Dr. Daniel Hale Williams performing the first successful open heart surgery at Provident Hospital in Chicago.
Things were tense in the operating room of two year old Provident Hospital in Chicago on July 10, 1893. James Cornish had been carried to the hospital with what was surely a fatal wound—a knife was sticking out of his chest and lodged in the heart. The only way to save him—open the chest, remove the knife and suture the pericardium—the tough double layered membrane which covers the heart—would probably kill him. No one had previously survived the handful of attempts at the procedure.
Dr. Daniel Hale Williams, a 37 year old surgeon and founder of the only hospital in Chicago with an integrated staff, was used to breaking new ground and confident in his skills. He was also a pioneer of the sterile operating room, being one of the first American surgeons to heed the ground breaking research of Louis Pasteur and Joseph Lister at a time when older doctors were still performing multiple operations on the same bloody table without washing their hands in between. That reform alone had greatly boosted survival rates among his patients.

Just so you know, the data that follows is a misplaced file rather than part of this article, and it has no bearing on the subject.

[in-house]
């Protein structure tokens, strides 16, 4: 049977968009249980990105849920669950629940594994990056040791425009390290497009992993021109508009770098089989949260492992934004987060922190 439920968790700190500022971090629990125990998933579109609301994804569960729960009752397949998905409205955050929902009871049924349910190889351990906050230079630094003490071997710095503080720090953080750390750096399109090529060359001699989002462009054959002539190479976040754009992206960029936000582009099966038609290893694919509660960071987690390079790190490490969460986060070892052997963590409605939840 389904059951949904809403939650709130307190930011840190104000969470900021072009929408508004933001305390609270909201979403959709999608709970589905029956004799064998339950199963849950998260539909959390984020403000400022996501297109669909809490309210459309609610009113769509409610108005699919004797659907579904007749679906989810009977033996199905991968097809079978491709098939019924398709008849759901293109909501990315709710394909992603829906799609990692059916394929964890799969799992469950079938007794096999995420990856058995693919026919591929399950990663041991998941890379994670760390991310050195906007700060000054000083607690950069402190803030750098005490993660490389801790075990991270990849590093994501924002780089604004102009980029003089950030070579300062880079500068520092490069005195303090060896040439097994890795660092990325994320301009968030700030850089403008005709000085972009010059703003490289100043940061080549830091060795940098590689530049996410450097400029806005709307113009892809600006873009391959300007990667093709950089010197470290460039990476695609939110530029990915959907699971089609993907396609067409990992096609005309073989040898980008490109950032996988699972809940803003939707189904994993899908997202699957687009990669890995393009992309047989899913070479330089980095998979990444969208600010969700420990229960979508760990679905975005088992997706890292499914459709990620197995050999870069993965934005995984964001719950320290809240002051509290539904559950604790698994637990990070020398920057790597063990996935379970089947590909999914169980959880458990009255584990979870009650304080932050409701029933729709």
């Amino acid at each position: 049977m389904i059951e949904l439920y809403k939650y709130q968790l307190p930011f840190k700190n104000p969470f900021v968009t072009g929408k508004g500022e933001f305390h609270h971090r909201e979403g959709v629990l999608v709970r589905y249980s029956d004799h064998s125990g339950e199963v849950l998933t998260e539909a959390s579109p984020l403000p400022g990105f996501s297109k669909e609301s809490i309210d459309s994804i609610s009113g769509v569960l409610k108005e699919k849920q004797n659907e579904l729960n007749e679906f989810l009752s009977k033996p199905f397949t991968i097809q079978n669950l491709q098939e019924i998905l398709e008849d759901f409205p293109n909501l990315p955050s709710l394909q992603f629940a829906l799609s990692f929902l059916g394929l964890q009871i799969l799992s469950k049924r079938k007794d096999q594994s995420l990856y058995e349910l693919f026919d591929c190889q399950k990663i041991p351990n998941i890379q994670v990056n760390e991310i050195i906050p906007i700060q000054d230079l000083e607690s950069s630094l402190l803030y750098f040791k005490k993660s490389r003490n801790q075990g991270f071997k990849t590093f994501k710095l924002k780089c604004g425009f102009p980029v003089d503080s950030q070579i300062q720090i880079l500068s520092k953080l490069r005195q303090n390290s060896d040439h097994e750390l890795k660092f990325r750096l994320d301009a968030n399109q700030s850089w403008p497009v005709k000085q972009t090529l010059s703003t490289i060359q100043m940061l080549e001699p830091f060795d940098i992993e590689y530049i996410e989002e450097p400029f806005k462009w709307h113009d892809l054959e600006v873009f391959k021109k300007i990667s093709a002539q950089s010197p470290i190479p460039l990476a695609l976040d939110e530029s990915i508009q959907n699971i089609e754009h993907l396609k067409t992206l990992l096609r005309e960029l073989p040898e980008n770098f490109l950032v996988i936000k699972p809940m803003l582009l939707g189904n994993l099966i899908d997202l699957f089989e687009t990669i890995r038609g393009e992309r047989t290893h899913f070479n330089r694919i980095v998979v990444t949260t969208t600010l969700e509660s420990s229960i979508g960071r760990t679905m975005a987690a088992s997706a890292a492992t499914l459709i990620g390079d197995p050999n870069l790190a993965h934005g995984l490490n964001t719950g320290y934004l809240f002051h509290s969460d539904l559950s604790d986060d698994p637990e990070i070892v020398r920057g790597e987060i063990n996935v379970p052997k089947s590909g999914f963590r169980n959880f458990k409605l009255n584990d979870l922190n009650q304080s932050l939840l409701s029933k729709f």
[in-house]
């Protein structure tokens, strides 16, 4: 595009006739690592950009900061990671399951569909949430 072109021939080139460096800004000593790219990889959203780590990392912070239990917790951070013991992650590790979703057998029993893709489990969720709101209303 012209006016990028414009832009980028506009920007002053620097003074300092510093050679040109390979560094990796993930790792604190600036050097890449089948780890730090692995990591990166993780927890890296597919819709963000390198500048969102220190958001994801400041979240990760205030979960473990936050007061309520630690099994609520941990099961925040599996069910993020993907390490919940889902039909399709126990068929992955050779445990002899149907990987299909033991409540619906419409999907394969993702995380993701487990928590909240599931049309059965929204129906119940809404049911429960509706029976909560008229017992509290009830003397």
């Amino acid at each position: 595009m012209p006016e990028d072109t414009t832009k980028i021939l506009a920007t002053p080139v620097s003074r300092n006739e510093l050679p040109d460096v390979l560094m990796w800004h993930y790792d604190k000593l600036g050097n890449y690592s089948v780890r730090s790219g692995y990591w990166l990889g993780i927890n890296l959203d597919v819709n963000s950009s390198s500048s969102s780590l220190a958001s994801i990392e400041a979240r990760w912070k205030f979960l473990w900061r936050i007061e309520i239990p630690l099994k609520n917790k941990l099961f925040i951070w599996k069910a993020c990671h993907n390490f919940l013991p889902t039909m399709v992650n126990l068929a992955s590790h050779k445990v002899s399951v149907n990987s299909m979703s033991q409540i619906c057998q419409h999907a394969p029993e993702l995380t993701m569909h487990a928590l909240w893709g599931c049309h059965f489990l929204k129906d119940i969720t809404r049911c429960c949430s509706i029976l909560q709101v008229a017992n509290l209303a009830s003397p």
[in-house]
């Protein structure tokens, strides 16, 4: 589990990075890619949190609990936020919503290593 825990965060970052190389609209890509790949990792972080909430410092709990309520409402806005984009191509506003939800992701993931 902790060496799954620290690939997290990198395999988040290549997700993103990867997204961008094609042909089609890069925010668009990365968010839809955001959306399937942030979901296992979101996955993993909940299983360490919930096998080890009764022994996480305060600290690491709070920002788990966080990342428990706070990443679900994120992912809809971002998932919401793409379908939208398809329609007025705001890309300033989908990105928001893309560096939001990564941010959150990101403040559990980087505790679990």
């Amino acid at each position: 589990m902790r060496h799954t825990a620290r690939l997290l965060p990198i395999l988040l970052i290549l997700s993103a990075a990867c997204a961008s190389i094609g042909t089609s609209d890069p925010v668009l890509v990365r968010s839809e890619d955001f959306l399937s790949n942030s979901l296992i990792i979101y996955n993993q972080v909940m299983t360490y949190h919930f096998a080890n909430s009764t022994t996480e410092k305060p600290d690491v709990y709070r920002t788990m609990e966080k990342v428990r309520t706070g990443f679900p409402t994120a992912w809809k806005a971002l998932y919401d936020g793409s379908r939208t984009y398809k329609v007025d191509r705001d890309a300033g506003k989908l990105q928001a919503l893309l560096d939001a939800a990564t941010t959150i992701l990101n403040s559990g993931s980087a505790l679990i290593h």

Dr. Daniel Hale Williams.
Without the benefit of modern antibiotics and with unreliable anesthetics he went to work. And he had to work fast because he also had no access to blood transfusions. He quickly and skillfully cracked the chest, removed the knife, sutured the pericardium, closed and sutured the chest. Within ten days Cornish had fully recovered and went on to live a normal life for many years.